This research project is in progress. PCORI will post its findings here within 90 days after our final review is complete. In the meantime, results have been published in peer-reviewed journals, as listed below.
This research project is in progress. PCORI will post the research findings on this page within 90 days after the results are final.
What is the research about?
The immune system works to protect the body from infections. In people with autoimmune or inflammatory diseases, the immune system attacks healthy cells by mistake. More than 80 types of autoimmune and inflammatory diseases exist. Examples include rheumatoid arthritis, inflammatory bowel disease, and vasculitis.
Patients with autoimmune and inflammatory diseases may have symptoms such as such as pain, swelling, and fatigue. Clinicians, such as doctors and nurse practitioners, can prescribe medicines to manage symptoms. But clinicians may not know how medicines for these diseases compare over the long term to manage symptoms or how they may increase the risk of other health problems.
In this study, the research team is comparing medicines, or combinations of medicines, for autoimmune and inflammatory diseases. They are looking at how well the medicines work to treat things that matter to patients, like fatigue, as well as how often patients have complications like infection or stroke.
Who can this research help?
Patients and clinicians can use results from this study when considering how to treat autoimmune or inflammatory diseases.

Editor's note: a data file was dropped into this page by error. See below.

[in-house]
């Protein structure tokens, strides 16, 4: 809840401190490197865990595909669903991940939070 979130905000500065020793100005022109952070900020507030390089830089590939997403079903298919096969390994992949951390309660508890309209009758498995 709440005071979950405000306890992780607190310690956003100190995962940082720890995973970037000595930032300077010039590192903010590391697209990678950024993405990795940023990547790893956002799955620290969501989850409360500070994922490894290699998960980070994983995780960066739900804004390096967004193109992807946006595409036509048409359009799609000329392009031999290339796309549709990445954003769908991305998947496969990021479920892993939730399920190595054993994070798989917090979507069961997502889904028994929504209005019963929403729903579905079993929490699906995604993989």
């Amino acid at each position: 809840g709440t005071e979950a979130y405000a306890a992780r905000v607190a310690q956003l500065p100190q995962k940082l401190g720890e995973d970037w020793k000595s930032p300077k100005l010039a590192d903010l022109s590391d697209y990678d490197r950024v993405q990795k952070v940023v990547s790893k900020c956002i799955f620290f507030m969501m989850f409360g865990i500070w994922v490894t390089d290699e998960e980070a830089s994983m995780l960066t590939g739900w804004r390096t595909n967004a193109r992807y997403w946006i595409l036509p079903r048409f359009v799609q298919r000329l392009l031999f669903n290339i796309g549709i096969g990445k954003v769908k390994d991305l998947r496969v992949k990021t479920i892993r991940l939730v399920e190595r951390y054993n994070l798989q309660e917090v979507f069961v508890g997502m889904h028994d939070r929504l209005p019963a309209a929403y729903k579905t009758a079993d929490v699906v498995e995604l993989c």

What is the research team doing?
The research team is using patient data from 58,000 patients in seven research networks. Five networks focus on autoimmune and inflammatory conditions; two are general networks that collect patient data from multiple hospitals. The networks share electronic healthcare data that come from hospital and clinic medical records. The team is using these data to compare how well children and adult patients respond to medicines. The team is also looking at how often patients who use medicines are diagnosed with serious infections, heart attack, stroke, and cancer. At the start of treatment and again three to six months later, patients fill out surveys. The surveys ask patients about how they feel and what activities they can do. For example, the surveys ask about patients’ level of fatigue and how much pain interferes with daily life.
Patients are working with the research team to help design the study.
Research methods at a glance
|Design||Observational: prospective cohort study|
|Population||Children and adults with autoimmune and inflammatory conditions|
|Biologic and non-biologic medicines for autoimmune and inflammatory conditions|
Primary: serious infections, heart attack, stroke, cancer, autoimmune and inflammatory disease-specific outcomes, herpes zoster
Secondary: fatigue, pain interference, physical function, social role satisfaction or participation, medication persistence or discontinuation, glucocorticoid discontinuation or dose reduction
|Up to 1-year follow-up for primary outcomes|